- After stenting intermediate outcomes are promising.
Catheter-based intervention is preferred over surgical repair of recoarctation because mortality for reoperation is higher than for primary repair.
Aortic aneurysm may develop at the site of prior coarctation following surgery, BA or stent implantation. Its incidence after surgical repair or BA ranges from less than one percent to nine
percent and is generally treated surgically.
Systemic hypertension is more common in patients whose repair was performed after 20 years of age compared with those who were corrected in early childhood. The risk of hypertension
increases over time in all patients and, associated with left ventricular hypertrophy, is among the factors that contribute to premature death from coronary and cerebrovascular disease in patients with repaired CoA. Thus, it is paramount to control hypertension with medical treatment.
Intracranial aneurysms are associated with CoA in up to 10% of patients. This fact may justify routine screening for cerebrovascular aneurysms.
Whether the patient has undergone a surgical or transcatheter treatment, lifelong follow-up care is required to detect long-term complications.
The estimated 10-year survival following CoA repair is greater than 90%.
In a single-center series of 819 patients (mean age at repair 17.2±13.6 years) who underwent surgical repair of isolated CoA at the Mayo Clinic between 1946 and 2005, the survival rates at 10, 20 and 30 years after primary repair were 93%, 86% and 74%,
In an earlier report from the same center, the most common cause of late death was coronary artery disease, followed by sudden death, heart failure, cerebrovascular accident and ruptured aortic aneurysm.
Data on long-term prognosis after transcatheter intervention are more limited. In a report of intermediate outcomes in patients enrolled in the Coarctation of the Aorta Stent Trial (COAST)-I trial, five-year freedom from reintervention was 75 percent.
Factors associated with decreased survival include older age at initial repair (i.e., older than 20 years) and preoperative hypertension.
After reintervention for restenosis, aneurysm or pseudoaneurysm, ML Brown et. al. showed that survival was 97% at five and 10 years respectively, and there was no difference in survival between operative and endovascular patients at 10 years (99% versus 91%, respectively).
Recently, A Sanchez Recalde et. al., in a retrospective study in Spain, found that the standardized mortality ratio (SMR) in the cohort of patients with aortic coarctation was 3.25 (Figure 2). The main independent predictors of death in this multivariate analysis were: left ventricular dysfunction, severe pulmonary arterial hypertension, and aortic wall aneurysms. SMR was 1.75 in patients with no risk factors, similar to the reference population.
Figure 2 - Age at diagnosis-, sex- and time of follow-up-adjusted Standardized Mortality Ratio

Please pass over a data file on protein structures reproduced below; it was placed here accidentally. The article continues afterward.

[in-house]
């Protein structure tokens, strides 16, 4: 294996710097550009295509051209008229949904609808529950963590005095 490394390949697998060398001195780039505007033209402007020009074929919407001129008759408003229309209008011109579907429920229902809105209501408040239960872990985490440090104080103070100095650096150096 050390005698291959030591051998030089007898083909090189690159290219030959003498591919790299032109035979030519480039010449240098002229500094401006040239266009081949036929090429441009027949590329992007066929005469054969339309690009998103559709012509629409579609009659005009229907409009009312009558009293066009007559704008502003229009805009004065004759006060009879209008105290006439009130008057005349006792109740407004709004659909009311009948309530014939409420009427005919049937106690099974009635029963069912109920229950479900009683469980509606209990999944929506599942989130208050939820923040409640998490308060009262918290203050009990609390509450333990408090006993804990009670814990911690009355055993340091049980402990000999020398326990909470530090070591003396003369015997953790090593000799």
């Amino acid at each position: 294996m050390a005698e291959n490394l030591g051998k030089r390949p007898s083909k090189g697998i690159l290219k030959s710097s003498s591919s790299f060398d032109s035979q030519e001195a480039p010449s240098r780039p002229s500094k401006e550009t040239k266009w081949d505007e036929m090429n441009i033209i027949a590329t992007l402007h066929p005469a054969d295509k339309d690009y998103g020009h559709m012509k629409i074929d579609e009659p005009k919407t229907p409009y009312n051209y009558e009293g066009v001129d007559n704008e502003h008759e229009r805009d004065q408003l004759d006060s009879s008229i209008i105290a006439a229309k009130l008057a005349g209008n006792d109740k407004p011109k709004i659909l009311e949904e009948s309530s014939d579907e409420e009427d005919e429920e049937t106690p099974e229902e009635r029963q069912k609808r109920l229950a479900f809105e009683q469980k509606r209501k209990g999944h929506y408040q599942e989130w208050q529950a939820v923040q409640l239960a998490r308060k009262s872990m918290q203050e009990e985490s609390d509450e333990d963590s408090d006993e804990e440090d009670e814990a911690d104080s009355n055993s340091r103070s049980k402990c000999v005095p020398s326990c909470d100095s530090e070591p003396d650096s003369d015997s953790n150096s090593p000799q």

(SMR) in adults with aortic coarctation
Source: Sanchez Recalde A et al Risk factors for excess mortality in adults with coarctation of the aorta; https://academic.oup.comeurheartj › article › suppl_1 › ehy565.2113
Returning to the case
First, this young woman underwent the repair of her CoA at 28 years old, which is usually not a favorable predictor of survival, but fortunately she is asymptomatic. And more importantly, she
has no hypertension, no heart failure, no aortic aneurysm and no arterial pulmonary hypertension.
However, the peak pressure gradient through the stent has steadily increased over the years, reaching 30 mm Hg on the latest transthoracic echocardiograpy. This is suspicious for a
recoarctation which may require a reintervention. It appears prudent to delay any offer pending resolution of the increasing gradient.
- Brown ML, Burkhart HM, Connolly HM, et al. Coarctation of the aorta: lifelong surveillance is mandatory following surgical repair. J Am Coll Cardiol 2013; 62:1020.
- Cohen M, Fuster V, Steele PM, et al. Coarctation of the aorta. Long-term follow-up and prediction of outcome after surgical correction. Circulation 1989; 80:840.
- Forbes TJ, Moore P, Pedra CA, et al. Intermediate follow-up following intravascular stenting for treatment of coarctation of the aorta. Catheter Cardiovasc Interv 2007; 70:569.
- Cribbs MG Coarctation: a review www.USCjournal.com Stout KK, Daniels CJ, Aboulhosn JA, et al. 2018 AHA/ACC Guideline for the Management of Adults With Congenital Heart Disease: A Report of the American College of Cardiology/American Heart Association Task Force on Clinical
- Practice Guidelines. J Am Coll Cardiol 2019; 73:e81.
- Meadows J, Minahan M, McElhinney DB, et al. Intermediate Outcomes in the Prospective,
- Multicenter Coarctation of the Aorta Stent Trial (COAST). Circulation 2015; 131:1656.
- Holzer R, Qureshi S, Ghasemi A, et al. Stenting of aortic coarctation: acute, intermediate, and longterm results of a prospective multiinstitutional registry--Congenital Cardiovascular Interventional Study Consortium (CCISC). Catheter Cardiovasc Interv 2010; 76:553.
- Brown ML, Burkhart HM et al Late outcomes of reintervention on the descending aorta after repair of aortic coarctation Circulation 2010; 122[suppl 1]:S81–S84.
- Agarwala BN et al Uptodate Management of coarctation of aorta; last updated 01.10.2019
- Sanchez Recalde A et al Risk factors for excess mortality in adults with coarctation of the aorta; https://academic.oup.com › eurheartj › article › suppl_1 › ehy565.2113